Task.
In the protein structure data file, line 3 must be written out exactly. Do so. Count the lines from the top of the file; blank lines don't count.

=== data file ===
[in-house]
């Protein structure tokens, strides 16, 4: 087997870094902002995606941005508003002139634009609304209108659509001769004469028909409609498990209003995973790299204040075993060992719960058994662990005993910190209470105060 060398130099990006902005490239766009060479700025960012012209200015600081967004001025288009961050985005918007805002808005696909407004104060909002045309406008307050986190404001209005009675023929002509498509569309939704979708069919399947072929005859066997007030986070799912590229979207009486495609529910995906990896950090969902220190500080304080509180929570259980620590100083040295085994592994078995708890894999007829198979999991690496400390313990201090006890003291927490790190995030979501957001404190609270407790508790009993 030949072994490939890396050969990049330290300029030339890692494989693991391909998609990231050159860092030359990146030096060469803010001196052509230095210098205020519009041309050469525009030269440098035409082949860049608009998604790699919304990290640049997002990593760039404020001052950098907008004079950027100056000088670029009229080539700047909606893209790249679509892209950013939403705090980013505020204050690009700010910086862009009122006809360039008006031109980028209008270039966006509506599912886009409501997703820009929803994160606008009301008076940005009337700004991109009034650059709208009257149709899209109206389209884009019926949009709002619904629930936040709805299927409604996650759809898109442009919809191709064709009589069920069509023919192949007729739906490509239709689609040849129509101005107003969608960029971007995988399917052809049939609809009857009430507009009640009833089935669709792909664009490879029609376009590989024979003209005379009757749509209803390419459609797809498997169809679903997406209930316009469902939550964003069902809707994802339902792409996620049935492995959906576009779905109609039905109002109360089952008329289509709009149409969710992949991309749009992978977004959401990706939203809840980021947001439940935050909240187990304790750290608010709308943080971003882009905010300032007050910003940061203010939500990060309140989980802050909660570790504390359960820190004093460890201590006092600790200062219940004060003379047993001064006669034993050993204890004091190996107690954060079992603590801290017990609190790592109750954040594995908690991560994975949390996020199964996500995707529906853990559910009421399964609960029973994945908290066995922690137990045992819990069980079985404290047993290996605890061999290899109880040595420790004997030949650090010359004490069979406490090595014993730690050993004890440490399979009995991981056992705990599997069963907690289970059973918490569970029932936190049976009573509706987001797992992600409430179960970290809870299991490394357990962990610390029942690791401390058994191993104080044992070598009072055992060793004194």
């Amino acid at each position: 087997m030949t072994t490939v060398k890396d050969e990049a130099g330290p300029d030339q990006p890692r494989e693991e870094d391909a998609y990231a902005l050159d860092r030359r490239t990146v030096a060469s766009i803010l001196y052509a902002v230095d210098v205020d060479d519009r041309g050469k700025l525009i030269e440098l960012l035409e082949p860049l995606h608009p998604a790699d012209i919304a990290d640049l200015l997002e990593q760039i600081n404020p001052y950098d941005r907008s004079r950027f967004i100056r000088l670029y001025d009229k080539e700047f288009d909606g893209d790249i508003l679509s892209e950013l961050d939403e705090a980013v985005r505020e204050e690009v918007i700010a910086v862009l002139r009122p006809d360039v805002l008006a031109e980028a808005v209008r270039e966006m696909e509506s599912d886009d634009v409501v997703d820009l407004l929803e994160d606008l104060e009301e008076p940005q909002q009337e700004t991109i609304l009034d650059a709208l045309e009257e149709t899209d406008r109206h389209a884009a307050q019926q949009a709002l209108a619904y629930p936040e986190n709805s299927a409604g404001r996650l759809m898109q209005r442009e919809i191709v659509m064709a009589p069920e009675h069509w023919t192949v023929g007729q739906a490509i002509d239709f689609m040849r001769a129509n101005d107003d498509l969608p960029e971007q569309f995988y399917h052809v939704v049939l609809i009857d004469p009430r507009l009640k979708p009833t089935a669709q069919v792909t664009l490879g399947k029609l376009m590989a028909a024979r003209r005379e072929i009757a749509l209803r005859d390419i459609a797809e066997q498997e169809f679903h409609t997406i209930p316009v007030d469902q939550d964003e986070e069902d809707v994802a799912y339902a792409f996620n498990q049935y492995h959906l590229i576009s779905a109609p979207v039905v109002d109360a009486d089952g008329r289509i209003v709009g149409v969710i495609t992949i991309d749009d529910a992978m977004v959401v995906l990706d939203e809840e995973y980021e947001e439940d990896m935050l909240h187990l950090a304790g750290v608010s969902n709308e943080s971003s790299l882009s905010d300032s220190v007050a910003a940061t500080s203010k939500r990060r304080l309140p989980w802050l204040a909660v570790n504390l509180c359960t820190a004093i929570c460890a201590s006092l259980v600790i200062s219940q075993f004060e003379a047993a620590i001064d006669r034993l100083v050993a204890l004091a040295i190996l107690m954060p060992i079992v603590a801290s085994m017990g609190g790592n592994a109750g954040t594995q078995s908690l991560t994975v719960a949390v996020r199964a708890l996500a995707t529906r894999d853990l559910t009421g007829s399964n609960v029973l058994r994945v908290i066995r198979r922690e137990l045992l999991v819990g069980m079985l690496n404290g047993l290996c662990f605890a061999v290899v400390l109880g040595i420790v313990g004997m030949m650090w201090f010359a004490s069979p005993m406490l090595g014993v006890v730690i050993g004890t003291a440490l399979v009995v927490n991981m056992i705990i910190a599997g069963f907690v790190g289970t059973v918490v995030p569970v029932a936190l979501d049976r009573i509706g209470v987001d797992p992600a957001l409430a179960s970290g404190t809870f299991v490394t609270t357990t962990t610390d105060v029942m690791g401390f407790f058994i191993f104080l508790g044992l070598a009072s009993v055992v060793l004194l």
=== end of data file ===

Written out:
């Amino acid at each position: 087997m030949t072994t490939v060398k890396d050969e990049a130099g330290p300029d030339q990006p890692r494989e693991e870094d391909a998609y990231a902005l050159d860092r030359r490239t990146v030096a060469s766009i803010l001196y052509a902002v230095d210098v205020d060479d519009r041309g050469k700025l525009i030269e440098l960012l035409e082949p860049l995606h608009p998604a790699d012209i919304a990290d640049l200015l997002e990593q760039i600081n404020p001052y950098d941005r907008s004079r950027f967004i100056r000088l670029y001025d009229k080539e700047f288009d909606g893209d790249i508003l679509s892209e950013l961050d939403e705090a980013v985005r505020e204050e690009v918007i700010a910086v862009l002139r009122p006809d360039v805002l008006a031109e980028a808005v209008r270039e966006m696909e509506s599912d886009d634009v409501v997703d820009l407004l929803e994160d606008l104060e009301e008076p940005q909002q009337e700004t991109i609304l009034d650059a709208l045309e009257e149709t899209d406008r109206h389209a884009a307050q019926q949009a709002l209108a619904y629930p936040e986190n709805s299927a409604g404001r996650l759809m898109q209005r442009e919809i191709v659509m064709a009589p069920e009675h069509w023919t192949v023929g007729q739906a490509i002509d239709f689609m040849r001769a129509n101005d107003d498509l969608p960029e971007q569309f995988y399917h052809v939704v049939l609809i009857d004469p009430r507009l009640k979708p009833t089935a669709q069919v792909t664009l490879g399947k029609l376009m590989a028909a024979r003209r005379e072929i009757a749509l209803r005859d390419i459609a797809e066997q498997e169809f679903h409609t997406i209930p316009v007030d469902q939550d964003e986070e069902d809707v994802a799912y339902a792409f996620n498990q049935y492995h959906l590229i576009s779905a109609p979207v039905v109002d109360a009486d089952g008329r289509i209003v709009g149409v969710i495609t992949i991309d749009d529910a992978m977004v959401v995906l990706d939203e809840e995973y980021e947001e439940d990896m935050l909240h187990l950090a304790g750290v608010s969902n709308e943080s971003s790299l882009s905010d300032s220190v007050a910003a940061t500080s203010k939500r990060r304080l309140p989980w802050l204040a909660v570790n504390l509180c359960t820190a004093i929570c460890a201590s006092l259980v600790i200062s219940q075993f004060e003379a047993a620590i001064d006669r034993l100083v050993a204890l004091a040295i190996l107690m954060p060992i079992v603590a801290s085994m017990g609190g790592n592994a109750g954040t594995q078995s908690l991560t994975v719960a949390v996020r199964a708890l996500a995707t529906r894999d853990l559910t009421g007829s399964n609960v029973l058994r994945v908290i066995r198979r922690e137990l045992l999991v819990g069980m079985l690496n404290g047993l290996c662990f605890a061999v290899v400390l109880g040595i420790v313990g004997m030949m650090w201090f010359a004490s069979p005993m406490l090595g014993v006890v730690i050993g004890t003291a440490l399979v009995v927490n991981m056992i705990i910190a599997g069963f907690v790190g289970t059973v918490v995030p569970v029932a936190l979501d049976r009573i509706g209470v987001d797992p992600a957001l409430a179960s970290g404190t809870f299991v490394t609270t357990t962990t610390d105060v029942m690791g401390f407790f058994i191993f104080l508790g044992l070598a009072s009993v055992v060793l004194l």